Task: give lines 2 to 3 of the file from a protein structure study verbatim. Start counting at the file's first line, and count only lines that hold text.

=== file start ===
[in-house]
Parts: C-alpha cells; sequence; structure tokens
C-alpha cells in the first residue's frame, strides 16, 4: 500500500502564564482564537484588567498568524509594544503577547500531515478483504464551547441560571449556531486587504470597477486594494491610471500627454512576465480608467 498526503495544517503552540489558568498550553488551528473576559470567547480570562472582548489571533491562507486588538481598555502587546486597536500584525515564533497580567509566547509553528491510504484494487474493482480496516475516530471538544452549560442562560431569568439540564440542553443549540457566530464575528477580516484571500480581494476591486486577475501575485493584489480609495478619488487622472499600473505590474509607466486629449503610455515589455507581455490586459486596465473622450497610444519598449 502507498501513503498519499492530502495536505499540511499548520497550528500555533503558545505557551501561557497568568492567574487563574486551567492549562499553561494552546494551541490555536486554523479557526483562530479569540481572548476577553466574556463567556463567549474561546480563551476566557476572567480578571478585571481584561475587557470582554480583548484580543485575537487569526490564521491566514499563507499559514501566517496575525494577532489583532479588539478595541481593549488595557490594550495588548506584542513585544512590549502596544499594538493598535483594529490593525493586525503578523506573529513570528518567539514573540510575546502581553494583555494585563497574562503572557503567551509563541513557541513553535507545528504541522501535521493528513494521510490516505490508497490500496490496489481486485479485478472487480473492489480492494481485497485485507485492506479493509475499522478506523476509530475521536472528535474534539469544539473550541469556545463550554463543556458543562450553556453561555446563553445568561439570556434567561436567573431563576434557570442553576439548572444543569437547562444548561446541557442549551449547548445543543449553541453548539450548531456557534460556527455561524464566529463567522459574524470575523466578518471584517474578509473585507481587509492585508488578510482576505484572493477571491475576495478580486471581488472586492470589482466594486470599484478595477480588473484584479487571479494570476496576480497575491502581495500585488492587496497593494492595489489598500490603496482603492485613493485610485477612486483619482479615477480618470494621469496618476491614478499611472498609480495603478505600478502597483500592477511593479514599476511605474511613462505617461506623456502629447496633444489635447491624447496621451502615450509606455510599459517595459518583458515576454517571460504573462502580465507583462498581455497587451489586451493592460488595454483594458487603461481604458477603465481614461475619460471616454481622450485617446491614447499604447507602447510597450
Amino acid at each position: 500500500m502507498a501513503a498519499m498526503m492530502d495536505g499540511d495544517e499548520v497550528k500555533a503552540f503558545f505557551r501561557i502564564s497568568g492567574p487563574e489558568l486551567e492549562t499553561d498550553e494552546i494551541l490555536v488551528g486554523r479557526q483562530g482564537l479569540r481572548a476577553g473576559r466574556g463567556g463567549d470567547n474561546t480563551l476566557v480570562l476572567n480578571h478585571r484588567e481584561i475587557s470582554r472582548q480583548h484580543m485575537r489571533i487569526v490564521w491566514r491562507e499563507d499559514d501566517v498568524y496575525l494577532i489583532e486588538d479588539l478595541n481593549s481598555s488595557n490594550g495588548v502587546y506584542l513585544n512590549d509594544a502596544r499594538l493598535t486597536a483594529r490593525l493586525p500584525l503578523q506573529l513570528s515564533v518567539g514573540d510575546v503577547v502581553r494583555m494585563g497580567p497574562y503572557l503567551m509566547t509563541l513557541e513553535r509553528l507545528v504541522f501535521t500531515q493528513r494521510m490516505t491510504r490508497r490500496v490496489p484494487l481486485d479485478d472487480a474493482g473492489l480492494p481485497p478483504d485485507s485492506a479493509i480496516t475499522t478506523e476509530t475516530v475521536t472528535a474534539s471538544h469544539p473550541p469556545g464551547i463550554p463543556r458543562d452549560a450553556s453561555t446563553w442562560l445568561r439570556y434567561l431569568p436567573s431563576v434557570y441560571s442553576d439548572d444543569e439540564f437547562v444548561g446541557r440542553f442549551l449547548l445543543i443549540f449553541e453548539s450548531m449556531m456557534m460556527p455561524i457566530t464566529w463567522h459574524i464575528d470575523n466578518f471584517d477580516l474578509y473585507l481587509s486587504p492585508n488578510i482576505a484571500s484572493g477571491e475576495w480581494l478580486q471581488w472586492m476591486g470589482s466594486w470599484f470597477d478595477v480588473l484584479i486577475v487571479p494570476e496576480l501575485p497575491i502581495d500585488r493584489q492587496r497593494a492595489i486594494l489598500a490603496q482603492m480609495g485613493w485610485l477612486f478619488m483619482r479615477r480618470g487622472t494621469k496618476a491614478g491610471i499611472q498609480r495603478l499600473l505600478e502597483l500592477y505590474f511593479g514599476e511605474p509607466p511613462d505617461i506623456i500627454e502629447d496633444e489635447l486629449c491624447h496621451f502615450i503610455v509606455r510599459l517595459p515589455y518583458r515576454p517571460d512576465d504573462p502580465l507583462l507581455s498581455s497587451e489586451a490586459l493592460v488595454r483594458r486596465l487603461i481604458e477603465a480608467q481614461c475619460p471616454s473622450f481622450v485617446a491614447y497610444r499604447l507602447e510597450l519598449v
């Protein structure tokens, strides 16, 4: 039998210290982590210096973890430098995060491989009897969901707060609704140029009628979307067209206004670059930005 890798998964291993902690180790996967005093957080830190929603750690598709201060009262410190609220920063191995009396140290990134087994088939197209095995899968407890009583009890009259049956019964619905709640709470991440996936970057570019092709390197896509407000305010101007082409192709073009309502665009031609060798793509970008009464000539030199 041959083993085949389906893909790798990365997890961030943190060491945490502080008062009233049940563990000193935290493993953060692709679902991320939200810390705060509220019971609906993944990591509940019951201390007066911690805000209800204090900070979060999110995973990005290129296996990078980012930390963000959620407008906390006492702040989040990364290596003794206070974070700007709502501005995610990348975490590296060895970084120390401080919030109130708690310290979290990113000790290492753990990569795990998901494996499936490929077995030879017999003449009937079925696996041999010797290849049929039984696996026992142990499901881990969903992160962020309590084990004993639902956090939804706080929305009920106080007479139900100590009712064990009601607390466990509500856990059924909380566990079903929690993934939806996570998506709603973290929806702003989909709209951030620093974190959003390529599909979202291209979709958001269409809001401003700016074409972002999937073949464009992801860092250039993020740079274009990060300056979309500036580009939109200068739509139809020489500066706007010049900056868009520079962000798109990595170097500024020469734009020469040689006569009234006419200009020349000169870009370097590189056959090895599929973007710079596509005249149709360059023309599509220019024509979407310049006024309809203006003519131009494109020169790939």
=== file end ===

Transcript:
Parts: C-alpha cells; sequence; structure tokens
C-alpha cells in the first residue's frame, strides 16, 4: 500500500502564564482564537484588567498568524509594544503577547500531515478483504464551547441560571449556531486587504470597477486594494491610471500627454512576465480608467 498526503495544517503552540489558568498550553488551528473576559470567547480570562472582548489571533491562507486588538481598555502587546486597536500584525515564533497580567509566547509553528491510504484494487474493482480496516475516530471538544452549560442562560431569568439540564440542553443549540457566530464575528477580516484571500480581494476591486486577475501575485493584489480609495478619488487622472499600473505590474509607466486629449503610455515589455507581455490586459486596465473622450497610444519598449 502507498501513503498519499492530502495536505499540511499548520497550528500555533503558545505557551501561557497568568492567574487563574486551567492549562499553561494552546494551541490555536486554523479557526483562530479569540481572548476577553466574556463567556463567549474561546480563551476566557476572567480578571478585571481584561475587557470582554480583548484580543485575537487569526490564521491566514499563507499559514501566517496575525494577532489583532479588539478595541481593549488595557490594550495588548506584542513585544512590549502596544499594538493598535483594529490593525493586525503578523506573529513570528518567539514573540510575546502581553494583555494585563497574562503572557503567551509563541513557541513553535507545528504541522501535521493528513494521510490516505490508497490500496490496489481486485479485478472487480473492489480492494481485497485485507485492506479493509475499522478506523476509530475521536472528535474534539469544539473550541469556545463550554463543556458543562450553556453561555446563553445568561439570556434567561436567573431563576434557570442553576439548572444543569437547562444548561446541557442549551449547548445543543449553541453548539450548531456557534460556527455561524464566529463567522459574524470575523466578518471584517474578509473585507481587509492585508488578510482576505484572493477571491475576495478580486471581488472586492470589482466594486470599484478595477480588473484584479487571479494570476496576480497575491502581495500585488492587496497593494492595489489598500490603496482603492485613493485610485477612486483619482479615477480618470494621469496618476491614478499611472498609480495603478505600478502597483500592477511593479514599476511605474511613462505617461506623456502629447496633444489635447491624447496621451502615450509606455510599459517595459518583458515576454517571460504573462502580465507583462498581455497587451489586451493592460488595454483594458487603461481604458477603465481614461475619460471616454481622450485617446491614447499604447507602447510597450